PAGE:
Advocates urge passage of coal ash removal bill

By Jerry Nowicki Capitol News Illinois

Rep. Mike Marron, R-Fithian, and Rep. Carol Ammons, D-Urbana, are joined by advocates at a news event May 21 at the Capitol in Springfield as they speak in favor of Senate Bill 9, which aims to ensure safe closure of toxic coal ash pits and financial protections for taxpayers should the pits cause environmental disasters. (Photo by Jerry Nowicki/Capitol News Illinois)

SPRINGFIELD — A bipartisan group of legislators and environmental advocates on May 21 urged the passage of a bill to ensure safe closure of toxic coal ash pits and financial protections for taxpayers should the pits cause environmental disasters.

Senate Bill 9 awaits action in the Illinois House, where its sponsor, Democratic Rep. Carol Ammons of Urbana, said she believes the chamber will have the votes to pass it, possibly with a few “technical” changes.

“Senate Bill 9 really is what we need in Illinois to really address the issue of what do we do with this toxic waste that’s left over from the burning of coal?” Ammons said. “Not only what do we do with it, but how is it impacting communities currently, and if we don’t do Senate Bill 9, what happens to our cancer rates in our community? What happens to our water?”

When coal is burned to produce power, it leaves behind a byproduct called coal ash which contains heavy metals such as mercury and arsenic. Those are harmful to humans, fish, and wildlife and can seep into surrounding earth and groundwater. In many cases, coal ash is placed in unlined pits, where it remains long after the power plants are closed.

There are approximately 25 known coal ash impoundments which are already closed in the state. Senate Bill 9 would establish processes to address the other 50-plus impoundment sites which have yet to close.

Major power plants with coal ash impoundments in Illinois. (Map courtesy of Prairie Rivers Network)

The bill would require a coal ash impoundment owner to submit to the EPA a “closure alternatives analysis” addressing several closure scenarios and options laid out in the legislation. It would give the EPA the authority to choose the safest plan for coal ash remediation.

Senate Bill 9 would also create initial fees of $50,000 for each closed coal ash plant and $75,000 for those that have not yet closed. Owners of operational impoundments would then pay an annual fee of $25,000, and a $15,000 fee would be charged for closed plants that had not yet completed “post-closure care.”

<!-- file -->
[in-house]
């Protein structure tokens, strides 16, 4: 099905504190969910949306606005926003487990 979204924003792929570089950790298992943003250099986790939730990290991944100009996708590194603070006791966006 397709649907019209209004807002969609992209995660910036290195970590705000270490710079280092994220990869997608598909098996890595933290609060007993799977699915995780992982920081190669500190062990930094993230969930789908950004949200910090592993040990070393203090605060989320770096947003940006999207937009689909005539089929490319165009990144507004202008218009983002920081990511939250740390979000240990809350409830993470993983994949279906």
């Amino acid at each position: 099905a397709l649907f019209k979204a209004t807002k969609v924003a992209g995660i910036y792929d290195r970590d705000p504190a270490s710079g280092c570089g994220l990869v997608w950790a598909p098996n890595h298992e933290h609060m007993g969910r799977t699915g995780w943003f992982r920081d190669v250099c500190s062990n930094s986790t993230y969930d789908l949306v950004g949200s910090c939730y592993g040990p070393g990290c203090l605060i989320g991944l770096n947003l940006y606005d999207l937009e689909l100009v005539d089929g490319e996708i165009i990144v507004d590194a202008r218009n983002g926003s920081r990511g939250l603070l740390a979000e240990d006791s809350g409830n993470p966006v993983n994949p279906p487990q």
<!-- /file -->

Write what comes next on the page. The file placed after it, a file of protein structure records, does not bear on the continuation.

State Sen. Scott Bennett, D-Champaign, who ushered the bill through the Senate, said during floor debate the fees would allow the EPA to hire hydrologists, engineers and others to ensure safe closures.

Rep. Michael Marron, a Republican from Fithian, said the Middle Fork of the Vermilion River is surrounded by unlined coal ash pits, and the path of the river is changing course into the pits, causing coal ash to seep into groundwater. Marron co-sponsored Senate Bill 9 in the House and said its passage is urgent to prevent future instances similar to the one in Vermilion County.

“There are approximately 84 sites where coal ash is stored in Illinois, so coming to the table to discuss a clear and concise set of guidelines to curb future pollution is imperative,” Marron said.

The bill would also require bonding of coal ash impoundment owners in the case of disaster. Bennett said this is needed to protect taxpayers if toxic coal ash causes costly environmental disasters requiring state action.

“A theme of so many press conferences in this room is Illinois is addicted to crisis. We care after the problem happens. But we don’t do anything to get in front of the problem and make sure we avoid the problem. We’re trying to change that trend with bills like Senate Bill 9,” Bennett said.

The legislators were joined by representatives of the Illinois Environmental Council and several other environmental groups at a news conference in the Illinois State Capitol Blueroom to advocate for passage of the bill.